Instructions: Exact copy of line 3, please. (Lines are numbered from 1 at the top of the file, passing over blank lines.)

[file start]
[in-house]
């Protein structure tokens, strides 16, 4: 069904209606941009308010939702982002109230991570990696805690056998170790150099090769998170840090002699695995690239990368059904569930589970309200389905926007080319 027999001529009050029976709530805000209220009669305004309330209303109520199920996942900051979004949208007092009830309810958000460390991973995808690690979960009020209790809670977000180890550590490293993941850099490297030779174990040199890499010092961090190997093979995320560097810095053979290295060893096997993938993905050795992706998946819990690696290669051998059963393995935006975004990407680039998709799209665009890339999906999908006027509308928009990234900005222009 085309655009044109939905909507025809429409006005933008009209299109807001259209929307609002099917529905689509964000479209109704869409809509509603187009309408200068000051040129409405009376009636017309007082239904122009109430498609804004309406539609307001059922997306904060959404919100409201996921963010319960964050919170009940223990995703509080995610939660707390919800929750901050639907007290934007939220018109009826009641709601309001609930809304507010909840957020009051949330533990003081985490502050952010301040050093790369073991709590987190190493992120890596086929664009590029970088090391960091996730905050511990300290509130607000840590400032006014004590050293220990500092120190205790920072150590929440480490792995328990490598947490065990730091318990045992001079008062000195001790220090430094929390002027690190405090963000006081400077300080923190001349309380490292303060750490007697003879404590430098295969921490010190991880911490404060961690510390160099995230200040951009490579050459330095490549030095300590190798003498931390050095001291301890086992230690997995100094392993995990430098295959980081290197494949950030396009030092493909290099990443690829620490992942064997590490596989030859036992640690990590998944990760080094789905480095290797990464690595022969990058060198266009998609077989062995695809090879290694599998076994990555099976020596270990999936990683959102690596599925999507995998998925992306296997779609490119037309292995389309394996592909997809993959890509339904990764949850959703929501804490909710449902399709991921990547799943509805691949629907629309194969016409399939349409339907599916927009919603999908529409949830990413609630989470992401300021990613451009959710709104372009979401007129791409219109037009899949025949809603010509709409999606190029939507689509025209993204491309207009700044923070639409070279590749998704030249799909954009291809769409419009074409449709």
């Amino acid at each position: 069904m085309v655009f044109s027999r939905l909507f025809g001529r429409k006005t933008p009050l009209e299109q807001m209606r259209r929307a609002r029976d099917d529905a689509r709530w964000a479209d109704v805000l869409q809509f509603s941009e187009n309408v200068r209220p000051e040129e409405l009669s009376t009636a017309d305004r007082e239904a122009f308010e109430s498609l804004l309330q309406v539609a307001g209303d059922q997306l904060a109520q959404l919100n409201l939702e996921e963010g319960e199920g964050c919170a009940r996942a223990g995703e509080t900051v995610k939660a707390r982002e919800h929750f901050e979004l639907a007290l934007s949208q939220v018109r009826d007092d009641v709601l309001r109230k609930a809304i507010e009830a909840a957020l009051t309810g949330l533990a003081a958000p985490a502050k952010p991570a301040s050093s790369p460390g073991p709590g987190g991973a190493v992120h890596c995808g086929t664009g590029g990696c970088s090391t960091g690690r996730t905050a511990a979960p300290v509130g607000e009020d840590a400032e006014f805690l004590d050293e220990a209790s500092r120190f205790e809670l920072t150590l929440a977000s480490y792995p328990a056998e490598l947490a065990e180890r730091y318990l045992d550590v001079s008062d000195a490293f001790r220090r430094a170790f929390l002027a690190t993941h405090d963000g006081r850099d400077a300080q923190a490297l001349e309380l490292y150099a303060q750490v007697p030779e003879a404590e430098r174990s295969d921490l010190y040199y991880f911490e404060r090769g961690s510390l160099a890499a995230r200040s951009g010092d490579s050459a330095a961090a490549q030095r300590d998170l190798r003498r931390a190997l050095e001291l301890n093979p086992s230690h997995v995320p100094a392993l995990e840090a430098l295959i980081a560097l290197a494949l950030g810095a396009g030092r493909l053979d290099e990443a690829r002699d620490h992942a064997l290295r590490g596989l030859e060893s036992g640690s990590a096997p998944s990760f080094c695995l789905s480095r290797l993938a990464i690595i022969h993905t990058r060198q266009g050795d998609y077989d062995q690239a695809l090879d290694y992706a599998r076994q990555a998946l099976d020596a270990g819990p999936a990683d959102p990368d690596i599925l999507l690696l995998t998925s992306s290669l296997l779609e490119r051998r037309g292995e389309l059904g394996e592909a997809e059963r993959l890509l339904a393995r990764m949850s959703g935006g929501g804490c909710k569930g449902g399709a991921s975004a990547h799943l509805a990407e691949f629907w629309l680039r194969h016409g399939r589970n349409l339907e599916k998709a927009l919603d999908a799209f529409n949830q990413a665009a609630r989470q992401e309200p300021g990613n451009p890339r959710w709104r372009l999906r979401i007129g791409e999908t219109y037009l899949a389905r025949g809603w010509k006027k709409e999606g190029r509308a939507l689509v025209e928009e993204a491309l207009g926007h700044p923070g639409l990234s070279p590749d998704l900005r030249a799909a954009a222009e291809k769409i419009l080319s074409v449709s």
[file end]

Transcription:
């Amino acid at each position: 069904m085309v655009f044109s027999r939905l909507f025809g001529r429409k006005t933008p009050l009209e299109q807001m209606r259209r929307a609002r029976d099917d529905a689509r709530w964000a479209d109704v805000l869409q809509f509603s941009e187009n309408v200068r209220p000051e040129e409405l009669s009376t009636a017309d305004r007082e239904a122009f308010e109430s498609l804004l309330q309406v539609a307001g209303d059922q997306l904060a109520q959404l919100n409201l939702e996921e963010g319960e199920g964050c919170a009940r996942a223990g995703e509080t900051v995610k939660a707390r982002e919800h929750f901050e979004l639907a007290l934007s949208q939220v018109r009826d007092d009641v709601l309001r109230k609930a809304i507010e009830a909840a957020l009051t309810g949330l533990a003081a958000p985490a502050k952010p991570a301040s050093s790369p460390g073991p709590g987190g991973a190493v992120h890596c995808g086929t664009g590029g990696c970088s090391t960091g690690r996730t905050a511990a979960p300290v509130g607000e009020d840590a400032e006014f805690l004590d050293e220990a209790s500092r120190f205790e809670l920072t150590l929440a977000s480490y792995p328990a056998e490598l947490a065990e180890r730091y318990l045992d550590v001079s008062d000195a490293f001790r220090r430094a170790f929390l002027a690190t993941h405090d963000g006081r850099d400077a300080q923190a490297l001349e309380l490292y150099a303060q750490v007697p030779e003879a404590e430098r174990s295969d921490l010190y040199y991880f911490e404060r090769g961690s510390l160099a890499a995230r200040s951009g010092d490579s050459a330095a961090a490549q030095r300590d998170l190798r003498r931390a190997l050095e001291l301890n093979p086992s230690h997995v995320p100094a392993l995990e840090a430098l295959i980081a560097l290197a494949l950030g810095a396009g030092r493909l053979d290099e990443a690829r002699d620490h992942a064997l290295r590490g596989l030859e060893s036992g640690s990590a096997p998944s990760f080094c695995l789905s480095r290797l993938a990464i690595i022969h993905t990058r060198q266009g050795d998609y077989d062995q690239a695809l090879d290694y992706a599998r076994q990555a998946l099976d020596a270990g819990p999936a990683d959102p990368d690596i599925l999507l690696l995998t998925s992306s290669l296997l779609e490119r051998r037309g292995e389309l059904g394996e592909a997809e059963r993959l890509l339904a393995r990764m949850s959703g935006g929501g804490c909710k569930g449902g399709a991921s975004a990547h799943l509805a990407e691949f629907w629309l680039r194969h016409g399939r589970n349409l339907e599916k998709a927009l919603d999908a799209f529409n949830q990413a665009a609630r989470q992401e309200p300021g990613n451009p890339r959710w709104r372009l999906r979401i007129g791409e999908t219109y037009l899949a389905r025949g809603w010509k006027k709409e999606g190029r509308a939507l689509v025209e928009e993204a491309l207009g926007h700044p923070g639409l990234s070279p590749d998704l900005r030249a799909a954009a222009e291809k769409i419009l080319s074409v449709s």